Architects, Architectural Designers and Draughts People… are all equal?


Choosing the right people to work with and assist you in your development is one of the most important decisions you’ll make. It can affect not only the price you pay, but the shape and type of development, timing and in some cases the cost and time associated with getting Council consents.

Today we’re taking a look at architects and designers, often your first port of call when you’re thinking about a development. Your choice here will shape how your development looks, feels, how you use the space, and cost.

There are a lot of people out there who can help you design a project and draft plans. Their knowledge and skills vary greatly, and you need to do your research to get the best fit for you and your project. With all these options, what’s the difference?

Architects have completed relevant degrees and can be registered with the New Zealand Registered Architects Board (NZRAB). A prerequisite of registration is a degree in architecture, three years’ work experience, and a registration assessment. Architects are required to re-register with the NZRAB every five years. Many architects are also members of the New Zealand Institute of Architects (NZIA), which on behalf of NZRAB runs a Continuing Education Programme which Architects must participate in.

Architectural Designers like an Architect, an architectural designer may be involved with a project from concept to final completion. An architectural designer is a Licensed Building Practitioner(LBP) who will most likely have some tertiary qualification relating to design and building (potentially an architecture degree) but they will not have passed the requirements of the NZRAB. An architectural designer can create custom plans and should have full working knowledge of the building code and local resource consent requirements. Some architectural designers are members of the Architectural Designers New Zealand Incorporated (ADNZ).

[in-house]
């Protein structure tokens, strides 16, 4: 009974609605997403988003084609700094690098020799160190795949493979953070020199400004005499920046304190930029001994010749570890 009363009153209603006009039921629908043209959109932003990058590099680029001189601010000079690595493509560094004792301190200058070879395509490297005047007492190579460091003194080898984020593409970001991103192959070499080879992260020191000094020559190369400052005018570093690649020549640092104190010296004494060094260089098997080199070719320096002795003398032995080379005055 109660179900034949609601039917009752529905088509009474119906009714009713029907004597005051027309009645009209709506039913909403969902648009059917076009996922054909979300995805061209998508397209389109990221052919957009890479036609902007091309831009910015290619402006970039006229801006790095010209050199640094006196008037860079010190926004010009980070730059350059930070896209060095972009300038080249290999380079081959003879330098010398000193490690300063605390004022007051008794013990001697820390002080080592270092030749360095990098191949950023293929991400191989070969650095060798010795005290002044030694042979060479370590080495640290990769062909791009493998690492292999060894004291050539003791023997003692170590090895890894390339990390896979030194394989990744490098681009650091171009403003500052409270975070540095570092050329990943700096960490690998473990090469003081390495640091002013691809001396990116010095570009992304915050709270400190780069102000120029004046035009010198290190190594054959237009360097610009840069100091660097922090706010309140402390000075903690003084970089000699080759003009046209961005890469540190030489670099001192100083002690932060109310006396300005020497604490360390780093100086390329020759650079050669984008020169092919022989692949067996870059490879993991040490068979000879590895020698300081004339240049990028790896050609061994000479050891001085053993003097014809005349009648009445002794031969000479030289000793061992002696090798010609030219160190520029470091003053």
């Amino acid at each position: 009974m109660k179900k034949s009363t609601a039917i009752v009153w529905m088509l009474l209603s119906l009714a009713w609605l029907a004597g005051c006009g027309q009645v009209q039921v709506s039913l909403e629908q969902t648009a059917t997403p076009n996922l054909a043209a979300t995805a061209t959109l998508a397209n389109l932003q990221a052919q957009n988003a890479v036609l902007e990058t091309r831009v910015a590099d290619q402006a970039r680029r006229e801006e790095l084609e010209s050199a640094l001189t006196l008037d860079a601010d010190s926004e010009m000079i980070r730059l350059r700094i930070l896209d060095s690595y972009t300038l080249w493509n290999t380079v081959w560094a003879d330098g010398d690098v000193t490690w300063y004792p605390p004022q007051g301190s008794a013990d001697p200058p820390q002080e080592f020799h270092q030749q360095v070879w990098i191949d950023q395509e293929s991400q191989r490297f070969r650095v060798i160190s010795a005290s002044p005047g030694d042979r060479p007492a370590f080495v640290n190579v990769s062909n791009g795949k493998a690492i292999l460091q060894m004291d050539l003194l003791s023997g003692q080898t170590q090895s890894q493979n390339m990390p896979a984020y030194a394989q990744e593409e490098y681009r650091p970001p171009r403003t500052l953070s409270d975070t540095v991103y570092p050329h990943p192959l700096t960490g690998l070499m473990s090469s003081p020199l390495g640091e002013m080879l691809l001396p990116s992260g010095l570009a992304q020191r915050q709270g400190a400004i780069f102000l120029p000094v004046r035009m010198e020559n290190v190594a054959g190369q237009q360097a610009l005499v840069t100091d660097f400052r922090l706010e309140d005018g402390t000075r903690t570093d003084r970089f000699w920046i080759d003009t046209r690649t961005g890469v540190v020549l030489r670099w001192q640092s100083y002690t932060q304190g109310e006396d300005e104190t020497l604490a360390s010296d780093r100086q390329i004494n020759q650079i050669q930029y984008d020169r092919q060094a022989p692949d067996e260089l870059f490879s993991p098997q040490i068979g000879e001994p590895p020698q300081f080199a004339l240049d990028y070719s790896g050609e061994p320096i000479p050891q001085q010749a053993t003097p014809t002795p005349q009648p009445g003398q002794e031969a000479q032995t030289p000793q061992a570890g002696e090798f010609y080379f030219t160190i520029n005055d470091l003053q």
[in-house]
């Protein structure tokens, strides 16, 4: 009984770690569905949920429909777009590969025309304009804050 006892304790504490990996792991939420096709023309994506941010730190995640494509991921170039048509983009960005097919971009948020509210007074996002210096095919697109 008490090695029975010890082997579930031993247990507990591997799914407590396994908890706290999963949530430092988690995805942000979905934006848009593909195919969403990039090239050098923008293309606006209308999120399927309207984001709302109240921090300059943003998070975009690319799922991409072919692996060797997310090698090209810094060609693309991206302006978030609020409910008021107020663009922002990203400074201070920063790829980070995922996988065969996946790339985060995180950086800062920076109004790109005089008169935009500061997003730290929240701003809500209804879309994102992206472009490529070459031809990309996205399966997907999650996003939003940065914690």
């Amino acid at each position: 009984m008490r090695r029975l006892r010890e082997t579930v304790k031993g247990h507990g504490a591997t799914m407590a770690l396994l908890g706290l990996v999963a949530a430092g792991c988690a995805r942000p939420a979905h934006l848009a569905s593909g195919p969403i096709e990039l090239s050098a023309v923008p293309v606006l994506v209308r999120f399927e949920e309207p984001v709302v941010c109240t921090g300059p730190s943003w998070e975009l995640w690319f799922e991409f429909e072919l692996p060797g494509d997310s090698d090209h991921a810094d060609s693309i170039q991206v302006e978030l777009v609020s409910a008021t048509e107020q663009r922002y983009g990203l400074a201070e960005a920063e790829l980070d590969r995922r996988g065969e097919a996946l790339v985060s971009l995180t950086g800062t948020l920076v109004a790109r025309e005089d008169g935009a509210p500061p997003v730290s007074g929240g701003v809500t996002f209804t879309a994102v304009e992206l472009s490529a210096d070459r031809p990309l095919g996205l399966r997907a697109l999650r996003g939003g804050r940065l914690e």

A Draughtsperson may assist an architect with plans but can also work on their own. They are ideal when you require plans for more basic building work, for example building an addition and detailed drawings for a plumber or electrician. They will also need to be LBP certified for any Restricted Building Work. Sometimes the terms Draughtsperson and Architectural Designer are used interchangeably.

More information?

If you need recommendations for someone to assist you, give the Planning Plus team a call. Through our work on resource consent applications, we have built up a network of proven professionals who can assist with all aspects of development. We’re sure we can recommend a good fit for you and your development.

Disclaimer As with all our blogs, the information detailed here is general in nature and meant as a preliminary guide only. This should not be substituted for your own investigations or use of your own professional’s. Planning Plus is not liable for any errors or omissions.

#architecs #MacfieArchitecturalDesign #draughtsperson

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